I have always been interested in languages. My father spoke several, and my mother was fluent in English. When I was 9, we lived in Denmark for a year. Learning English was required in school in Venezuela, and I also took a bit of French in college. At the same time, as an extracurricular activity, I signed up for evening or weekend classes in Japanese and German. Later, Italian.

Japanese was particularly difficult, because if I missed a lesson due to a required university project, I could not rely on my knowledge of other languages to catch up. So, I took and failed basic Japanese TWICE.

With German, I was more successful, and in the summer of 1977 I somehow convinced my father to send me to Germany for 13 weeks, starting with a three-week immersion course in beautiful Würzburg, also the ‘home’ of Balthasar Neumann’s architecture (but that’s another story.)

I spent those 13 weeks with one of my best high school and university friends, Gonzalo, who shared my love of languages and architecture.

One day, after checking in at the youth hostel in Munich, we took off to go visit their famous Science Museum. Two young women from Canada, our age, were also walking there, so we started chatting. They told us they were majoring in German and Spanish, and that the previous semester, they had taken a class focusing on the differences between the language spoken in the various Latin American countries (I don’t like calling them “dialects”). Obviously, we asked them what they were told about Venezuelans. They said they were taught that we Venezuelans…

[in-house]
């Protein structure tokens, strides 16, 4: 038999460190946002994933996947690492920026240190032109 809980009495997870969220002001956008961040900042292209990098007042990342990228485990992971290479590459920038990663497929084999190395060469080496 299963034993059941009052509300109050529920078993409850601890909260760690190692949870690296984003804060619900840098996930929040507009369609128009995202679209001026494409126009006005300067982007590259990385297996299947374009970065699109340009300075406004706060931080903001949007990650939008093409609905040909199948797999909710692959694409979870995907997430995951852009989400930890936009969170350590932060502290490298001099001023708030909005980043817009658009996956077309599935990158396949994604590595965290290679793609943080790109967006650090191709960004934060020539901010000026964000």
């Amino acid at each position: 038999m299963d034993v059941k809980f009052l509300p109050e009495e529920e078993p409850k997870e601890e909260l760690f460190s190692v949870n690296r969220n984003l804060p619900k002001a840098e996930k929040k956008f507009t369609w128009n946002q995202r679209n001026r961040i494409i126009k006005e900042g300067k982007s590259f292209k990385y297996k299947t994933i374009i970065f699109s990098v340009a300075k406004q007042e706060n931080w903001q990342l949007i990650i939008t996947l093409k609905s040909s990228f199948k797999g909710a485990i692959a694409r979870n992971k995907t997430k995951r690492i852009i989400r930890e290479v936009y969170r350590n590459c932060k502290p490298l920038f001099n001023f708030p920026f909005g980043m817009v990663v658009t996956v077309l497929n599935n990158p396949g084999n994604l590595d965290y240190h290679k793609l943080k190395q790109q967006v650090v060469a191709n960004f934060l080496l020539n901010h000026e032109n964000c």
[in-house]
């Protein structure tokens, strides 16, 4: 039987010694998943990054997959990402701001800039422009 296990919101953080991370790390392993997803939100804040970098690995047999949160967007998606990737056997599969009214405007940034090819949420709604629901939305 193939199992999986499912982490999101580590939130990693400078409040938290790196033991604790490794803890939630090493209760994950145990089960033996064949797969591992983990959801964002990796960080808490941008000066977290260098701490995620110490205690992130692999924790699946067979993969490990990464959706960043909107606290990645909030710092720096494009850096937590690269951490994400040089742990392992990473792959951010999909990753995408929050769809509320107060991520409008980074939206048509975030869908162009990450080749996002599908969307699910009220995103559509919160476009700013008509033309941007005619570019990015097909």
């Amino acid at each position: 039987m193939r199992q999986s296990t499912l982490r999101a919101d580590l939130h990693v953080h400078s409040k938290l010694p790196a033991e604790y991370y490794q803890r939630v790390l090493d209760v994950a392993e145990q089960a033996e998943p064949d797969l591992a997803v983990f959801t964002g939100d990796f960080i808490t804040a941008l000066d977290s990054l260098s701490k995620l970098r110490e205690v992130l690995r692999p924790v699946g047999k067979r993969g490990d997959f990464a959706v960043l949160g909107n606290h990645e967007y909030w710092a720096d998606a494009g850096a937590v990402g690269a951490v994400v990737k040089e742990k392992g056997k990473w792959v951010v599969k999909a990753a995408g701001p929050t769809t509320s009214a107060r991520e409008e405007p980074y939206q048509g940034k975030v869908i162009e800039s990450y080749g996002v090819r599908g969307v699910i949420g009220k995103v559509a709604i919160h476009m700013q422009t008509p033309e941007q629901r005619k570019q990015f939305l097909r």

* Speak very fast,

* Hardly move our lips,

* Omit the S at the end of many words, and

* Always say NO twice.

To which Gonzalo instinctively responded “No, no, no, no. That’s not true.”

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